Con Fusion

It all started with chop suey, and it hasn't stopped yet.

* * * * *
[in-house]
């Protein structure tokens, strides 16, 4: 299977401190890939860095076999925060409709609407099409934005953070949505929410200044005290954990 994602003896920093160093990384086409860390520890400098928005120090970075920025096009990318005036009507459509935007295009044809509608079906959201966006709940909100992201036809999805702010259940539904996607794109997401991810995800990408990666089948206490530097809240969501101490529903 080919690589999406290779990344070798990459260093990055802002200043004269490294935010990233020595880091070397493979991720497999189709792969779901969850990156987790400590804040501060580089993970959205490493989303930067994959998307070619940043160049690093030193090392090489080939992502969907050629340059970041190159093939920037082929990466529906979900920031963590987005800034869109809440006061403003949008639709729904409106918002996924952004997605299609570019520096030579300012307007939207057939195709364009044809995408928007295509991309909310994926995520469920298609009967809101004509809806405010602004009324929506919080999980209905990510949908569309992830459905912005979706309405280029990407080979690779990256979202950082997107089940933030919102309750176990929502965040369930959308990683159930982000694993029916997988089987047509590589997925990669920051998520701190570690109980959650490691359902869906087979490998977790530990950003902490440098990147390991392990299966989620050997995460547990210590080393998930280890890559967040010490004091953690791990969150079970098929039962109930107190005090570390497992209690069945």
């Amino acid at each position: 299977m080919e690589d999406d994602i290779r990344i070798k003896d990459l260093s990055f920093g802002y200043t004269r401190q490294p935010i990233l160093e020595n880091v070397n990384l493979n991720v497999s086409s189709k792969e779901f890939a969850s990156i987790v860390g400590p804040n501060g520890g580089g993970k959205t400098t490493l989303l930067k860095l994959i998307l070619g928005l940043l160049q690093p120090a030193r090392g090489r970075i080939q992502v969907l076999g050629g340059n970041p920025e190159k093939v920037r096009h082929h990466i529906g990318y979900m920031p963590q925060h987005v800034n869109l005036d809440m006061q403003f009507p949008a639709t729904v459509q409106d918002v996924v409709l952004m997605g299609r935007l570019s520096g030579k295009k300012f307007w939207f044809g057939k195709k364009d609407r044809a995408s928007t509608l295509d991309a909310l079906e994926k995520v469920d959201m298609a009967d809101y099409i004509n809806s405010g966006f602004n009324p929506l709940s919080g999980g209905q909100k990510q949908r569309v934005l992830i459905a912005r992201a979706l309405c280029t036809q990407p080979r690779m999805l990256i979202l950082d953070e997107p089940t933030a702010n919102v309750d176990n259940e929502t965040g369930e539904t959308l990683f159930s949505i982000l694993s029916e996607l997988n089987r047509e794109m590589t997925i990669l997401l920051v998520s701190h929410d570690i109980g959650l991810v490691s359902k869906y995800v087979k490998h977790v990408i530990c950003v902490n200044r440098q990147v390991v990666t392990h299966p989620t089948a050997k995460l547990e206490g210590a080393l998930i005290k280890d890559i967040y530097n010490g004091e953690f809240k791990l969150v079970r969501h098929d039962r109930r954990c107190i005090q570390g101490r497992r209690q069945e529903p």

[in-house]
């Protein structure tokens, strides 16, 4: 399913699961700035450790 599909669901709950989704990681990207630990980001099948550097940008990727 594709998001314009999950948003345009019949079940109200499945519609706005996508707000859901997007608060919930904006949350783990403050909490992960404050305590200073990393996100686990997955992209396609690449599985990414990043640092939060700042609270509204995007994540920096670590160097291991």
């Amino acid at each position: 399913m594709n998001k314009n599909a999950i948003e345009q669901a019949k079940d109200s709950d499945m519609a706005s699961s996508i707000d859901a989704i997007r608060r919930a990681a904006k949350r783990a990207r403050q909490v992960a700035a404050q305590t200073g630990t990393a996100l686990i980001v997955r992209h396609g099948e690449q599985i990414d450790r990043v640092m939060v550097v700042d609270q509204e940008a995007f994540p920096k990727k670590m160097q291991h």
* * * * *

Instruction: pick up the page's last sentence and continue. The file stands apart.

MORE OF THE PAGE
The mere mention of the word "chat" makes the average South Asian pine for home and village. In India, "chat" is not homely conversation; it's a variety of Indian street snack. In North America, chat's reliance on hot spices (we mean very hot spices) makes the real thing pretty much unmarketable. Apart from Vik's Chat Corner on Allston Way in Berkeley, Calif. (where a sizable South Asian student population makes chat culture possible), there have been no "chat houses" or "chat bars" hereabouts. Recently we heard about a place called Island Chat House, on Bainbridge Island of all places. One sunny morning soon after, we made a beeline for the ferry and the Island Chat House. Hastening into the charming storefront near the terminal, we took our seats and asked for chat. Our host, Ranjit Mulgaonkar, a wiry, intense man in his mid-30s who seemed to have dropped out of one of R.K. Narayan's satirical novels of South Indian village life, told us there was no chat. We pointed out that his restaurant is called the Chat House. "It's just a name," he replied, unfazed. "Well, what kind of food do you serve, then?" "We serve Goan cuisine," was his answer. Well, all right: Goa, a former Portuguese trading post on the Arabian Sea south of Bombay (or should we say Mumbai?), has its distinctive cuisine, so we asked for some: pork vindaloo. Sorry, not today, said Mr. Mulgaonkar. How about chourisso (Goan pork sausage)? A puzzled look. Curried pig's liver and beer, then. Mr. Mulgaonkar said he didn't serve pork liver and he didn't have a beer license. "So do you have any Goan dishes?" we asked, nearing exasperation. Oh, yes, he said, and pointed to a stainless steel receptacle brimming with viscous minced-lamb kheema, a Muslim dish from North India. "That's Goan?" we said? Our host nodded blandly and encouraged us to try it. So we did. And you know, it was actually pretty good, and, at $9.95, reasonably priced. The spicy swordfish curry ($9.95) served with nan, rice, and a side of corn (!!!) was even better. Though we left well fed, it was with broken hearts; the Island Chat House wasn't what it claimed to be. BUT LET'S BE FAIR to Mr. Mulgaonkar, who, he told us, had "served as CEO of many a computer technology company" and, we assume, knows the value of a catchy label. Island Chat House is not the first place to hang out a misleading shingle. In fact, it all started with chop suey. Some Chinese chef exiled to California chopped up leftoversbits of meat, water chestnuts, bean sprouts, etc.saut饤 them, and dumped them over rice. VoilࡠFusion was born. A grisly cavalcade has followed. To such fusions of convenience we owe the California roll, Chicago deep-dish pizza, the Indian samosa or pappadum servedick!as an appetizer (at home, they're tea-time pick-me-ups), and huge plates of "tapas" served as a main course. And let's not forget the New York bagel dog. Sometimes the problem's not convenience but timidity. Why do Thai restaurants insist on serving (Japanese) miso soup? "Because our customers expect it," say the owners. But they wouldn't expect it if you didn't serve it in the first place, would they? Anyway, that doesn't explain why the same restaurants serve practically no rice, when rice is the center of a sit-down Thai meal. Or why Western diners, eyes streaming, are forced to down their superspicy tom yam soups straight, because no one ever told them that tom yam should be poured over rice to cut the heat. That's not just inauthentic; it's mean. A FEW WEEKS before our chat debacle, we dined at Shamiana, the excellent Zagat-praised restaurant in Kirkland run by Tracy and Eric Larson, who grew up in what they refer to as "East Pakistan" (now Bangladesh), and who could teach Mr. Mulgaonkar a thing or two about creative nomenclature. Take their scallops Shah Jehan ($15.95), succulent and swimming in rich tomato sauce; Shah Jehan, builder of the Taj Mahal, would not have known how a scallop looked, let alone tasted: His capital was inland, and seafood was not on the Mughal menu. The Shah Jehan part was the figment of a chef's or PR person's imagination. Likewise, Bangladeshi hero and guerrilla leader Sheikh Mujibur Rahman (aka the Tiger of Bengal) would have looked askance at Shamiana's tangy, flavorful tamarind pork kebob ($16.95): Tamarind's a common ingredient in overwhelmingly Muslim "East Pakistan," but pork? Come now. But I can't get too worked up about these little mendacities. In Hindi and Urdu, Shamiana means tent, typically a big patchwork tent of many colors, with room enough for all. Mr. Mulgaonkar needs a good, inclusive name like that. We suggest Chop Curry. Or he could just add some chat to his Island Chat House menu. That way he wouldn't even have to change his sign. hjafri@seattleweekly.com

 
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